Sunday, September 8, 2013

The Daily Dahl 9/8/13

The Daily Dahl -- Sunday Edition
8th September, 2013

Today I'm featuring an article I read some time ago. The story is interesting enough, but the reader reaction to a piece in The Atlantic is what I want to focus on. It goes to prove the importance of knowing your readership, and maintaining proper courtesies in journalism.

Article Title:The Loveliest Short Story You Will Read Today Was Published on Craigslist
Found at The Atlantic (via Flipboard for iPad)
Originally written by Chris Heller
published August 9, 2013

My Summary: 
I was drawn to this article to read another serendipitous publishing story - those are my favorite. What I found was thought-provoking uproar from the original author's readers. Chris Heller writes about a stranger's love struggle posted on Craigslist. The short story is the creative outpour of a man's grief over his failed attempts to speak to a woman on a train. The short story "Missed Connection" is quite imaginative and emotional. Heller describes it as, "a sad, lovely story in an unexpected place." Heller goes on to say, "the story needs a good editor, and several more drafts" along with other criticisms of the short story. 
Scrolling down the comment section, a heated debate caught my attention. Readers were upset about Heller's criticism of the story, especially since it was evident he made no attempts to contact the original author of the story, but went on to write about his story without the poor, heartbroken author's knowledge. And the fact Heller posted the full story in his article while writing little of his own interpretation or discussion really upset the readers.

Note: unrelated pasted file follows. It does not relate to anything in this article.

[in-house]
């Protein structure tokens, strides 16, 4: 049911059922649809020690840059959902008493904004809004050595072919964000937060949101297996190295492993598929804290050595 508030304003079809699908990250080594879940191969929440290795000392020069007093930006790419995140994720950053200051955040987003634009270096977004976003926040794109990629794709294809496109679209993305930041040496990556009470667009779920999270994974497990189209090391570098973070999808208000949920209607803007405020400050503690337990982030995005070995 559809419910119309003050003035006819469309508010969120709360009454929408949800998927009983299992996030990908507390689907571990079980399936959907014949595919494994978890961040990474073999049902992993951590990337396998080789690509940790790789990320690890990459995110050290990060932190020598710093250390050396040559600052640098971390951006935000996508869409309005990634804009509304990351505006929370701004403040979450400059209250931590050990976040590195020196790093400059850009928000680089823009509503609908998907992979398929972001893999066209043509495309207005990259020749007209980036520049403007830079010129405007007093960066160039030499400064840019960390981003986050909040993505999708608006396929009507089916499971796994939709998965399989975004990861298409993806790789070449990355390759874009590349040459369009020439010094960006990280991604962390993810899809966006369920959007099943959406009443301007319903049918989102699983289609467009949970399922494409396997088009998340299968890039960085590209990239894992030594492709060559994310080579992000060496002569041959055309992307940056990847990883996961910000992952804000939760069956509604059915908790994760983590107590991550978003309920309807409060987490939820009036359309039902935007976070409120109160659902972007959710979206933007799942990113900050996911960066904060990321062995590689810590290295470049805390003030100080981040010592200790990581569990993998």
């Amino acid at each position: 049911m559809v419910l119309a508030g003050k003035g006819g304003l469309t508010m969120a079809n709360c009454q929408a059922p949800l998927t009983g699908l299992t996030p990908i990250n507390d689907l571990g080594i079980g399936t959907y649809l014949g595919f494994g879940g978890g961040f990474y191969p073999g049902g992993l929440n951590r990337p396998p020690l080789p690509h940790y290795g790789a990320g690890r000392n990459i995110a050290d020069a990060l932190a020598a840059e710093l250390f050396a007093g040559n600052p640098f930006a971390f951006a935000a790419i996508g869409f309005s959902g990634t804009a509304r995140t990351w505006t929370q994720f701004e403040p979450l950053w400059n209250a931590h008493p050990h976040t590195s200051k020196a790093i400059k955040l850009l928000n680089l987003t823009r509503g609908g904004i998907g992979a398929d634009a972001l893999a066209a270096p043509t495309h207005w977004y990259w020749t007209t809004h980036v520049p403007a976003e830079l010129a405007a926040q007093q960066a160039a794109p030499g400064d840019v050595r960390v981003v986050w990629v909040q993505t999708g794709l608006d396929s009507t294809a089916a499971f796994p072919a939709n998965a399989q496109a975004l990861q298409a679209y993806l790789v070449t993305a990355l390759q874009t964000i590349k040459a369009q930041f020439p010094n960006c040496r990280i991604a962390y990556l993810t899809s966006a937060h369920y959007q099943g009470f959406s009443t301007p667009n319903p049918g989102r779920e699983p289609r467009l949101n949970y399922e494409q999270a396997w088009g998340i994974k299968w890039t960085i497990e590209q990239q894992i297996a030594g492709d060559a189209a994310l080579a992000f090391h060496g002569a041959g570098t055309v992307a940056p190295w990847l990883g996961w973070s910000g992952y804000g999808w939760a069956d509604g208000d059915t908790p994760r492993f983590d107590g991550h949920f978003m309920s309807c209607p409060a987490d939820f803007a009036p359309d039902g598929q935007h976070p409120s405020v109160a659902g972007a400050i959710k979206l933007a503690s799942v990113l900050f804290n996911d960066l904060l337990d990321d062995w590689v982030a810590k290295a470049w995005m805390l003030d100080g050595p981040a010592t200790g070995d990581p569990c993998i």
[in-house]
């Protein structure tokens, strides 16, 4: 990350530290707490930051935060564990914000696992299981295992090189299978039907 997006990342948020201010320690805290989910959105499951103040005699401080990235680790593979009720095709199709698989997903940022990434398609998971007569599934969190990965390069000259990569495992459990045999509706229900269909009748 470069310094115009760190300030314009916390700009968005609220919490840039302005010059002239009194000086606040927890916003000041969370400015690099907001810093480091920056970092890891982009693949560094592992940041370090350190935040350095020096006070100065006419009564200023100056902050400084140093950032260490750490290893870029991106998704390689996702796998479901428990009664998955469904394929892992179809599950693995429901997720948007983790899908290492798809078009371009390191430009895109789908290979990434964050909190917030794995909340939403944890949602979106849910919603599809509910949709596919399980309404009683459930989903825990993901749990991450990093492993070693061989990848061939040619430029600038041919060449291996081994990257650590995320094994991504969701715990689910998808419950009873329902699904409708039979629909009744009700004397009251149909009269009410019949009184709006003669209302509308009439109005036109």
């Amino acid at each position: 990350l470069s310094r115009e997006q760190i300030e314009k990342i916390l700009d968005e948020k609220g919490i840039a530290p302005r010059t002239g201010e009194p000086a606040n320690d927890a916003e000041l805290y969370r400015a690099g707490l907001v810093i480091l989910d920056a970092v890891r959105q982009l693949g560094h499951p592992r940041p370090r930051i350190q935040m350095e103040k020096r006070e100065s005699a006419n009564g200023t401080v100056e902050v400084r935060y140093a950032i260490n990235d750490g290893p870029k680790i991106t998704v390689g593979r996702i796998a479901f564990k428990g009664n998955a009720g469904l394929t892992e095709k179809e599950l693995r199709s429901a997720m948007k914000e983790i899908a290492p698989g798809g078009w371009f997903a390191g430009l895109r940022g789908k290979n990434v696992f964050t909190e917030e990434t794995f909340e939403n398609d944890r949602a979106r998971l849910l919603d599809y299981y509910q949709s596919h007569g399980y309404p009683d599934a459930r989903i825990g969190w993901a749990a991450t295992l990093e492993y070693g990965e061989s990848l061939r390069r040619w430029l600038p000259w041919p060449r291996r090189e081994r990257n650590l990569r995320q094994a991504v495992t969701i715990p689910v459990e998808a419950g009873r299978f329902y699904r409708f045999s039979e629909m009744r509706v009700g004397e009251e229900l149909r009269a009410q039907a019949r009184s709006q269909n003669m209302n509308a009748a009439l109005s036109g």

So here's what I've learned: readers really do care about an article's sources, and they definitely don't want to read any plagiarized material. I'm impressed. It's wonderful to see readers that care about the ethics of writing and journalism. It's also a bit terrifying for me. I mean, Heller acted within his legal rights didn't he? Yet he upset and possibly lost potential readers of The Atlantic, or at least his own articles. Writing can be a tricky business. I couldn't help but feel a little sympathy for Heller. However, he chooses not to respond to his readers comments and I think that's pathetic. It's okay to admit fault or mistake in one's own writing. Reading this made me think of my own writing. Have I ever been unethical, and what would be the proper response? Am I perpetuating this very issue in my current writing? 
I'd be SO happy to hear from my readers concerning this article. What upsets you most about the blogs, articles, news, etc you hear and read today? What do you think of Heller's article - was he wrong to publish the short story, and would it have been different if he hadn't included a full version of the story in his article? 
Personally, I agree with the readers. The short story shines amidst the clutter of Craigslist, hence why Chris Heller sought it out. Heller's criticism of it was harsh and he would have been better to spend more time reflecting about the story itself rather than its faults.

Heller, Chris. "The Loveliest Short Story You Will Read Today Was Published on Craigslist." The Atlantic. Ed. Bob Cohn. N.p., 9 Aug. 2013. Web. 16 Aug. 2013. <>.

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